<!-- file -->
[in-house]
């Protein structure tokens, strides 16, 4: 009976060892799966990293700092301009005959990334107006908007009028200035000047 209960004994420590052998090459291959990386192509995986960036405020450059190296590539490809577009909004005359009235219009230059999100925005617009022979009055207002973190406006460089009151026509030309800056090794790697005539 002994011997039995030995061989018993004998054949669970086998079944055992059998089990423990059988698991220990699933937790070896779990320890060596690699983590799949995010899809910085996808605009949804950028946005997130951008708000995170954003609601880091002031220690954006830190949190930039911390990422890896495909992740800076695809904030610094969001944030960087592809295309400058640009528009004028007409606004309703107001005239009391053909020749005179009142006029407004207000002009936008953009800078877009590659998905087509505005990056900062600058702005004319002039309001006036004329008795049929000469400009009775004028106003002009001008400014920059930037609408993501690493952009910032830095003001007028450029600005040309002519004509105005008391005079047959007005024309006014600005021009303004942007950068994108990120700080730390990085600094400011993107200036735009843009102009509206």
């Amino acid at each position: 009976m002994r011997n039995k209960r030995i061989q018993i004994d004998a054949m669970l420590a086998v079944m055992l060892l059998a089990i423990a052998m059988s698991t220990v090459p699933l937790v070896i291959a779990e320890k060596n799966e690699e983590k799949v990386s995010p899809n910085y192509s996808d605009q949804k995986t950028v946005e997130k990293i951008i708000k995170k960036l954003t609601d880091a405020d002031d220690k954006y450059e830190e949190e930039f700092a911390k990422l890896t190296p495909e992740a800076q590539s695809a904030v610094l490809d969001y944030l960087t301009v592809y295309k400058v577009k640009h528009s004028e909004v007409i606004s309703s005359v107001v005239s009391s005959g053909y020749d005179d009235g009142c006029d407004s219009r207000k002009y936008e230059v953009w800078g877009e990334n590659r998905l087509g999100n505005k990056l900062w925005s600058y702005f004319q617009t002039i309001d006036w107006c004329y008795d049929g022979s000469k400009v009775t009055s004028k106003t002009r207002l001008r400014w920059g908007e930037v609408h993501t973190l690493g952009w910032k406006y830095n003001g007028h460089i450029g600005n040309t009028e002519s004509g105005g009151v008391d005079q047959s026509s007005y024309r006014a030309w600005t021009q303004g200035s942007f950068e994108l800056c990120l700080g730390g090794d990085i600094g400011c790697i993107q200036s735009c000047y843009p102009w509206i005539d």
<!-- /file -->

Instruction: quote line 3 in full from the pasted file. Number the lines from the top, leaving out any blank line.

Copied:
């Amino acid at each position: 009976m002994r011997n039995k209960r030995i061989q018993i004994d004998a054949m669970l420590a086998v079944m055992l060892l059998a089990i423990a052998m059988s698991t220990v090459p699933l937790v070896i291959a779990e320890k060596n799966e690699e983590k799949v990386s995010p899809n910085y192509s996808d605009q949804k995986t950028v946005e997130k990293i951008i708000k995170k960036l954003t609601d880091a405020d002031d220690k954006y450059e830190e949190e930039f700092a911390k990422l890896t190296p495909e992740a800076q590539s695809a904030v610094l490809d969001y944030l960087t301009v592809y295309k400058v577009k640009h528009s004028e909004v007409i606004s309703s005359v107001v005239s009391s005959g053909y020749d005179d009235g009142c006029d407004s219009r207000k002009y936008e230059v953009w800078g877009e990334n590659r998905l087509g999100n505005k990056l900062w925005s600058y702005f004319q617009t002039i309001d006036w107006c004329y008795d049929g022979s000469k400009v009775t009055s004028k106003t002009r207002l001008r400014w920059g908007e930037v609408h993501t973190l690493g952009w910032k406006y830095n003001g007028h460089i450029g600005n040309t009028e002519s004509g105005g009151v008391d005079q047959s026509s007005y024309r006014a030309w600005t021009q303004g200035s942007f950068e994108l800056c990120l700080g730390g090794d990085i600094g400011c790697i993107q200036s735009c000047y843009p102009w509206i005539d």